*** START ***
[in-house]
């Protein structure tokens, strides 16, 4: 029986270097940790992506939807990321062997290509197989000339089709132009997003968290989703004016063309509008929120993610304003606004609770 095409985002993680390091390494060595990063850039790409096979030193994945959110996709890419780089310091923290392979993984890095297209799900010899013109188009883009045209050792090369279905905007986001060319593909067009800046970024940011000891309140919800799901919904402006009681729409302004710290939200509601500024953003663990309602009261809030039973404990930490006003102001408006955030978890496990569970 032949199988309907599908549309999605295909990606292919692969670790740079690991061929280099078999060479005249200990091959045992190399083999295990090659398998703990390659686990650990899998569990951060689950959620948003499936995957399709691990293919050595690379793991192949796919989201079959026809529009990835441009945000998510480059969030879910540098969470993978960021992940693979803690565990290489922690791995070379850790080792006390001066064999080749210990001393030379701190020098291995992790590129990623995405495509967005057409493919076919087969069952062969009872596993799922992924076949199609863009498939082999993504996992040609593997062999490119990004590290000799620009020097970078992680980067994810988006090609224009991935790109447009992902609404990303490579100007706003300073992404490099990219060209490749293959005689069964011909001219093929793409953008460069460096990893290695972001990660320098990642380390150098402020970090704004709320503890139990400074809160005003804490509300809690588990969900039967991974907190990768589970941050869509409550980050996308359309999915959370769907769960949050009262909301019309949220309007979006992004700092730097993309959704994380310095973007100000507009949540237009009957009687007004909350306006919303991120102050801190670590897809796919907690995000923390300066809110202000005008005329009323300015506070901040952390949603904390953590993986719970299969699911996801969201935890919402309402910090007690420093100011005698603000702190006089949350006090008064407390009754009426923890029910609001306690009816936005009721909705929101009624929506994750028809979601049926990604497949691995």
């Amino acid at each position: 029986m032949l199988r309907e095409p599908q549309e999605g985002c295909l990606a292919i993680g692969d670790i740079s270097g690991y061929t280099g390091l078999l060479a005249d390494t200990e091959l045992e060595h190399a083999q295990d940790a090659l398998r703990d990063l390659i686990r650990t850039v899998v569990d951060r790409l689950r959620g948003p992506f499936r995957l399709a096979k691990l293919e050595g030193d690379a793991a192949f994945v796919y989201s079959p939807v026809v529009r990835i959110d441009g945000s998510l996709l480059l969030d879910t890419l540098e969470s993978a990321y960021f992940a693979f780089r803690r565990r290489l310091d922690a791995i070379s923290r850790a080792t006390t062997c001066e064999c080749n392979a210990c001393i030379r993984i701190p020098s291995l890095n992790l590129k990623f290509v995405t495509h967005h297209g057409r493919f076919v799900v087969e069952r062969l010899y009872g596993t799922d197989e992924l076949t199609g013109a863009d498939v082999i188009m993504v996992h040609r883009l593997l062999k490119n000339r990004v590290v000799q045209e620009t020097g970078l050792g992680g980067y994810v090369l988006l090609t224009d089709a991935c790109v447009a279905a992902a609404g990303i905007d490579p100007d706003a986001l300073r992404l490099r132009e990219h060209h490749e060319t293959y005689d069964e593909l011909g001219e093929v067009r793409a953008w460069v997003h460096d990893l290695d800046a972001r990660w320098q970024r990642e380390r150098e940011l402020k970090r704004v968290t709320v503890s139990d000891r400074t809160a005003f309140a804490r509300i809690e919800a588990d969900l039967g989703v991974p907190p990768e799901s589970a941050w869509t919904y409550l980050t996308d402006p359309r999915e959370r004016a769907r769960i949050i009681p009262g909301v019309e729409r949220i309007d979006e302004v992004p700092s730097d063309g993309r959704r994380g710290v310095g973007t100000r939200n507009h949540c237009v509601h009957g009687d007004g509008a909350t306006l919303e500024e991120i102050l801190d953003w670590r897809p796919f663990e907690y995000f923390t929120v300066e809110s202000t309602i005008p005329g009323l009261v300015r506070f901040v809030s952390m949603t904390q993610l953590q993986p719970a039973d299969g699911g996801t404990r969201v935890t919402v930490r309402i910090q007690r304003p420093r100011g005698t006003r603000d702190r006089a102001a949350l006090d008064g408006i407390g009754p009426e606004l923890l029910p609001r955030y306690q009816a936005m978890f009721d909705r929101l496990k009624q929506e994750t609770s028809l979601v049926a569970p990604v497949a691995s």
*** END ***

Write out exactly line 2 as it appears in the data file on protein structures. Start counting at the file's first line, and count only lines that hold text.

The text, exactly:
């Protein structure tokens, strides 16, 4: 029986270097940790992506939807990321062997290509197989000339089709132009997003968290989703004016063309509008929120993610304003606004609770 095409985002993680390091390494060595990063850039790409096979030193994945959110996709890419780089310091923290392979993984890095297209799900010899013109188009883009045209050792090369279905905007986001060319593909067009800046970024940011000891309140919800799901919904402006009681729409302004710290939200509601500024953003663990309602009261809030039973404990930490006003102001408006955030978890496990569970 032949199988309907599908549309999605295909990606292919692969670790740079690991061929280099078999060479005249200990091959045992190399083999295990090659398998703990390659686990650990899998569990951060689950959620948003499936995957399709691990293919050595690379793991192949796919989201079959026809529009990835441009945000998510480059969030879910540098969470993978960021992940693979803690565990290489922690791995070379850790080792006390001066064999080749210990001393030379701190020098291995992790590129990623995405495509967005057409493919076919087969069952062969009872596993799922992924076949199609863009498939082999993504996992040609593997062999490119990004590290000799620009020097970078992680980067994810988006090609224009991935790109447009992902609404990303490579100007706003300073992404490099990219060209490749293959005689069964011909001219093929793409953008460069460096990893290695972001990660320098990642380390150098402020970090704004709320503890139990400074809160005003804490509300809690588990969900039967991974907190990768589970941050869509409550980050996308359309999915959370769907769960949050009262909301019309949220309007979006992004700092730097993309959704994380310095973007100000507009949540237009009957009687007004909350306006919303991120102050801190670590897809796919907690995000923390300066809110202000005008005329009323300015506070901040952390949603904390953590993986719970299969699911996801969201935890919402309402910090007690420093100011005698603000702190006089949350006090008064407390009754009426923890029910609001306690009816936005009721909705929101009624929506994750028809979601049926990604497949691995």